People all over the world were
heartbroken to hear of Nancy Garden’s death in June. The Golden
Crown Literary Society (GCLS) was only weeks from presenting her an
award for her beloved 1982 novel Annie On My Mind. Thousands
upon thousands of kids worldwide found understanding of themselves or
others by reading the classic young adult romance between two teenage
girls. Annie made a difference in adult lives too. I fell in love
with the book in my forties; what a comfort it would have been to
read it at age 15!
Nancy grew up in New England and New
York. She worked in publishing and wrote ten books before Annie,
thirty-five in all. Her lifelong partner, Sandra Scott, survives her.
Nancy has been honored by numerous awards. According to her website,
Annie On My Mind was banned by the Kansas City school system
in 1993 and burned in demonstrations. Courageous students brought a
First Amendment lawsuit in 1995 and won two years later. Not to be
deterred, Nancy began yet another career and became an avid speaker
on First Amendment rights.
Members of GCLS were slightly comforted
that she knew ahead of time about her award and her work continues to
be celebrated, and by lesbians. In her speech of thanks, she wrote
about the impact on her of Radclyffe Hall’s 1928 novel The Well of
Loneliness. She said, “[ The Well ] ends with an impassioned plea
for justice and understanding. That plea made me vow, at 16 or so, to
write a book one day for and about my people that told the truth
about who we are –and ended happily.”
That was my early story too; I found
the same ambition and inspiration from Hall’s book. I had the
opportunity to work with Nancy’s GCLS acceptance speech, inserting
her handwritten edits. There is no way to express how moved I was to
be trusted with the task, to handle her words. What an incredible
honor, experience and sad pleasure.
There were no Nancy Garden books when I
was 16, but “Annie” has been around for other lesbians for 30
plus years. I wondered what readers might say about the book today
and thought I’d let them speak for themselves here. Their Twitter
comments over the past few years attest to the amazing longevity and
power of Nancy Garden’s enchanting and enlighten storytelling.
>This is so dumb but i found a copy
of Annie On My Mind at the library in seventh grade and was
horrifascinated by the cover & stole it.
>I see why this book has been so
frequently challenged & I adore it all the more!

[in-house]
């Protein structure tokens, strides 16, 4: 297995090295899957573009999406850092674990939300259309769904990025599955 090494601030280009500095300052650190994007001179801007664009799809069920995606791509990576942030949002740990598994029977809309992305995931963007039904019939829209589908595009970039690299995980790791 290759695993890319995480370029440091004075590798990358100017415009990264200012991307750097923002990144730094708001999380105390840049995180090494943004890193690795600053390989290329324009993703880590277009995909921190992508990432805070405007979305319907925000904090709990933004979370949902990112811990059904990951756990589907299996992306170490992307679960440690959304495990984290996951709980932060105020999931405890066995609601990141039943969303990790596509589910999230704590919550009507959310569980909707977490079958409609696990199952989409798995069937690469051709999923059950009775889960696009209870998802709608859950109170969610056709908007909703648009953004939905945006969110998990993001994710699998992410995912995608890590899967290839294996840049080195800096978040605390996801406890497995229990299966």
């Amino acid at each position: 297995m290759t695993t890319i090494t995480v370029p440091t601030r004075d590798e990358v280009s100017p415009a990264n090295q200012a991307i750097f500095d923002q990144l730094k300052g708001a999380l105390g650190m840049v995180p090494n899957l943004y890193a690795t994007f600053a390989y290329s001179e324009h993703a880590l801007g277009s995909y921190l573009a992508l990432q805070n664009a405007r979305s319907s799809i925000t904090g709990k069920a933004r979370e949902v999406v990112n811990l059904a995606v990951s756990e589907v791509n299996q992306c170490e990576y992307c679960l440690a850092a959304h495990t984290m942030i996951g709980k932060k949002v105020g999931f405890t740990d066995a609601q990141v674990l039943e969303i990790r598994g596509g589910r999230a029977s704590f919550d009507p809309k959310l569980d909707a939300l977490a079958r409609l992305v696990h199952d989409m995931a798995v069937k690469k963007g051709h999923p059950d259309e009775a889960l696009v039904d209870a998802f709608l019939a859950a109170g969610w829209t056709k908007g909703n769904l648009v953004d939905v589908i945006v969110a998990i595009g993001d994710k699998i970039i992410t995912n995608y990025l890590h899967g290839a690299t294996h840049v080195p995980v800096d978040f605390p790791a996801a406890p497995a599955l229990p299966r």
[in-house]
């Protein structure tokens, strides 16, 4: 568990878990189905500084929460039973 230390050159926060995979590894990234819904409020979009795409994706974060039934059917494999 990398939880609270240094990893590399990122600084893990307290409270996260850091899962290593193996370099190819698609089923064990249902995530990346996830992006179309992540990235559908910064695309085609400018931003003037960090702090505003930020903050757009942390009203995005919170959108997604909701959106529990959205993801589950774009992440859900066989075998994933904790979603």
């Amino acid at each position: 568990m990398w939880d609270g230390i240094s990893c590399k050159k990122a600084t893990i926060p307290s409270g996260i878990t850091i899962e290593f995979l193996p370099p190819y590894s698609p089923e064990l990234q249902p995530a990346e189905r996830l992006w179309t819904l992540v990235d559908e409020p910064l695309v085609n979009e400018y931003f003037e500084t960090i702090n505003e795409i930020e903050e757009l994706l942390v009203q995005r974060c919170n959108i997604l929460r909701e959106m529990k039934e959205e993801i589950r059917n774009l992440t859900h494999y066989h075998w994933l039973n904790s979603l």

>Did you discover Annie On My
Mind as a teen at the public library, like me? Were you scared to
check it out, but did anyway?
>the reaction of Liza's friends, of
her family, or her teachers, of her school to the character being gay
...Garden made it so real, and I couldn't help but cry at how unjust
it was. Because even though this is a piece of fiction, it has
actually happened to so many people. It was awful, but Garden
captured that cruelty and misjudgment perfectly.
>Author Katherine Applegate, winner
of the Newbery Medal: "Free to a Good Mind": Left banned
book Annie On My Mind in an airport luggage cart.
>Annie on my Mind was the
second LGBTQ book I read & hid under my mattress.
>Author Karin Kallmaker: It's World
Book Day! I recommend a banned book - read something dangerous! Annie
on My Mind by Nancy Garden comes to mind. Lots of really
narrow-minded people have tried for decades to make sure you can't
read it. Screw 'em! Read it!
>I so loved selling Annie on My
Mind when I worked at a bookstore.
>Nancy Garden's Annie On My Mind
is One of the Most Important #LGBT Teen Novels Ever Written.
>I read tht buk wn I ws 12- It gave
a realty to something I was feeln.
>Author Lesléa Newman tweeted:
Paying homage to Nancy Garden by re-reading Annie On My Mind.
It's so good! No wonder it's a classic.
>Went to check-out Annie on my
Mind in celebration of a long lived life. All 3 copies were out
and I'm 7th hold. Love it!
>Writer Robin Talley tweeted: Annie
on My Mind, the groundbreaking YA lesbian romance novel published
in 1982 that made it possible for me to write the books I do.
>annie on my mind é tão
Last, a reader tweeted: Annie on My
Mind saved a part of my soul.
Thank you, Nancy Garden.
[Editor's Note: Lee Lynch is the author
of over 13 books. Her latest, Rafferty
Street, concludes her epic
Morton River Valley trilogy. You can reach Lynch at
Copyright 2014 Lee Lynch.